Friday, March 20, 2009

Two Towns in One - Part 1

A while back there was a column in the Buffalo News about Long Street in Clarence Center. It contained this observation:
"Long Street is not what many consider a “typical” Clarence neighborhood, not that there is such a thing, anyway. The houses are older, not very large, and are close to the street, which barely accommodates two cars heading in opposite directions."
Actually that description is exactly what I think of when referring to Clarence, not the Beverly Hills 14032 et al version that many seem to conjure up, even among some of those that live there. If one were to concentrate on getting from here to there without detouring through any of the many subdivisions, the traditional part of town is pretty much all one sees, with an occasional bigger house (that desperately needs fast growing trees) appearing by the side of the road.

Therein also lies a split within the town, with each barely aware of the other in real time. Those who think everyone in town is upper middle class or wealthy most likely just zip down the main roads without a much of a thought towards those who live in the "little houses", while those of more modest means rarely meander through all those rapidly spouting enclaves that house those with different expectations.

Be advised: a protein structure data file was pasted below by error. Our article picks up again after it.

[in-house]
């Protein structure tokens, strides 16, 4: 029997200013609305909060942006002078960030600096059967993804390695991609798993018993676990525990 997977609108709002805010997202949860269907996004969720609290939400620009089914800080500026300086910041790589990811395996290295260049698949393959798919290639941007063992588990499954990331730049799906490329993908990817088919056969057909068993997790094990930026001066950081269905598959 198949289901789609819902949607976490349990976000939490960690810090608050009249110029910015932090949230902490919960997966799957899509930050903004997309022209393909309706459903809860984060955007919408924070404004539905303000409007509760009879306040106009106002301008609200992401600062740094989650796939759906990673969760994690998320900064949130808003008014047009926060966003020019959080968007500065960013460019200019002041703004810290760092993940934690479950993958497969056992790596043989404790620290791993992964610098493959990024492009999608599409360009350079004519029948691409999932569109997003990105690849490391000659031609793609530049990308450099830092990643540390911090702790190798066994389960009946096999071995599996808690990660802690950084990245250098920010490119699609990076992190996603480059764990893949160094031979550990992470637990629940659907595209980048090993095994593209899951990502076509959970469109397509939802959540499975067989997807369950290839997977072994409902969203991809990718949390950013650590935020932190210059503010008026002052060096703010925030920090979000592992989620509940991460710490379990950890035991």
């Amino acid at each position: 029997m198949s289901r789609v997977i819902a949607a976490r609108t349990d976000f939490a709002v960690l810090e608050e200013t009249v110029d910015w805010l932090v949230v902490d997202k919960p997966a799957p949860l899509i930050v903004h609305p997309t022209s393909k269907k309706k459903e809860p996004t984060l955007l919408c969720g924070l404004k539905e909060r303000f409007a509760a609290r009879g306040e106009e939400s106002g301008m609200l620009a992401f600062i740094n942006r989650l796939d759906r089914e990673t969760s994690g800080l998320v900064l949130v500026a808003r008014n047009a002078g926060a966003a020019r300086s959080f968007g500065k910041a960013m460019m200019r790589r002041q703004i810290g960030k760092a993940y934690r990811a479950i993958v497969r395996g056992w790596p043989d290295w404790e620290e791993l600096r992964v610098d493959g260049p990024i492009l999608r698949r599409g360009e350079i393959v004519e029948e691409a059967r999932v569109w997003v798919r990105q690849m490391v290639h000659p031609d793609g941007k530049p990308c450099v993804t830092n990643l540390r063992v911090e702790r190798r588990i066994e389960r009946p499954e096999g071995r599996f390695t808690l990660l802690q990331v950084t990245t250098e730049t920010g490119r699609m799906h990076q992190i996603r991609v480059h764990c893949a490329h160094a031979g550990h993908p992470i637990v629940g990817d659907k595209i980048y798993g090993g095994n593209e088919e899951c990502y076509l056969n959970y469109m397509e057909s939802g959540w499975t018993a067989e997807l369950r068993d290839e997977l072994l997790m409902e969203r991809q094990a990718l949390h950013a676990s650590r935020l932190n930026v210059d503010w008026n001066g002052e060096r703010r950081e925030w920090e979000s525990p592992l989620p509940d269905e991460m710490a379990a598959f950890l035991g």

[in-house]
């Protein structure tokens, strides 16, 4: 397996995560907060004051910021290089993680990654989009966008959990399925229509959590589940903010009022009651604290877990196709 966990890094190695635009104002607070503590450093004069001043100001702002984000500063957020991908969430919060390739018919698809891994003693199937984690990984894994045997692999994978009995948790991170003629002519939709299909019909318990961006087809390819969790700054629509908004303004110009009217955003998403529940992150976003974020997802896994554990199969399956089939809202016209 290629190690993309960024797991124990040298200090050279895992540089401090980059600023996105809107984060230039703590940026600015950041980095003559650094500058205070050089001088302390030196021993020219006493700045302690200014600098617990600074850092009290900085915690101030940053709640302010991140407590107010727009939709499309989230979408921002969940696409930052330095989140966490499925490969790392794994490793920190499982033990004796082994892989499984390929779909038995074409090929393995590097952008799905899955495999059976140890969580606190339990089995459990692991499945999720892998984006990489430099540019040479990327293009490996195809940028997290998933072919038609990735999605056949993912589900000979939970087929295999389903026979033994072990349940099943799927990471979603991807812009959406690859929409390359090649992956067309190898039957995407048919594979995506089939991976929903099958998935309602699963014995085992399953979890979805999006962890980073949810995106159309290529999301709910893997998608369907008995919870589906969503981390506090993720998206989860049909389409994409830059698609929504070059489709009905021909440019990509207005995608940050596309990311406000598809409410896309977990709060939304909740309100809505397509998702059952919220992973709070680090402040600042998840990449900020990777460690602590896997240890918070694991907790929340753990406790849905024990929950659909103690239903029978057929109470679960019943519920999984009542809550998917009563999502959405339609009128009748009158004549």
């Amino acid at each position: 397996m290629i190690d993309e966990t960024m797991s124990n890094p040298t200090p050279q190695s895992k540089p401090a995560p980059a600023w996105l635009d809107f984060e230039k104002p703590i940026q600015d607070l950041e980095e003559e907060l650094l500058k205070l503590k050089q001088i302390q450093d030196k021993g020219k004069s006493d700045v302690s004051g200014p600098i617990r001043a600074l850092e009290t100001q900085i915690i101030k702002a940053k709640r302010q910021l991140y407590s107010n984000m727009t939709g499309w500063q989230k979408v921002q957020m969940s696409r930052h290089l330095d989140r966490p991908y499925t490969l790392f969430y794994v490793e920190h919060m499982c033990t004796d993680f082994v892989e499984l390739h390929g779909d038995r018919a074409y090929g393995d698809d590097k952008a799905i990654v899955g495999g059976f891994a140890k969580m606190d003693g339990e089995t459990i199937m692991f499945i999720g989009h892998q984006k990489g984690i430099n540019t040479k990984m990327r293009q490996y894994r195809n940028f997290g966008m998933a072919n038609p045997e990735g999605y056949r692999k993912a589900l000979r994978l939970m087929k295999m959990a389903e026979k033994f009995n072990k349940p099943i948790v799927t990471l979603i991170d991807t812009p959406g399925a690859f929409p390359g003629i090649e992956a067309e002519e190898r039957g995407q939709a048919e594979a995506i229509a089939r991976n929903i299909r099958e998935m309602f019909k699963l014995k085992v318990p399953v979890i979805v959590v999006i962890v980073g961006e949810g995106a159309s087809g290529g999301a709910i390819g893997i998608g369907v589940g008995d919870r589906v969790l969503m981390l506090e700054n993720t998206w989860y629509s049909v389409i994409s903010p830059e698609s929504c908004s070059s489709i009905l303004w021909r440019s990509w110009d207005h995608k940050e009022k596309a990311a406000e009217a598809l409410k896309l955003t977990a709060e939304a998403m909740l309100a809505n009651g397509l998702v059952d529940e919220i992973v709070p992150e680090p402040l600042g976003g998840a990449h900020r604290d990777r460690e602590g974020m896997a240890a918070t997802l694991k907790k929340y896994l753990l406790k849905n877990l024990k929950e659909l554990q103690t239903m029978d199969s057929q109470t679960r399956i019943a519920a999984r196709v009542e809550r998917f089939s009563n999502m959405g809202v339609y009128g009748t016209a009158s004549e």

Meanwhile the elected officials must try to the best of their ability to represent all the townspeople. Some seem to cover their eyes and hope for the best, others try to reach out to all, and still others alienate with little effort.

More on another day...

1 comment:

Anonymous said...

I think your observations are spot on. The three traditional neighborhoods of Clarence have never had anything in common with the McMansions of Spauling Lake and its equivalents. Whenever we have a problem that gets regional attention, we have to tell the Buffalo media that we are not the idle rich of Clarence they expect.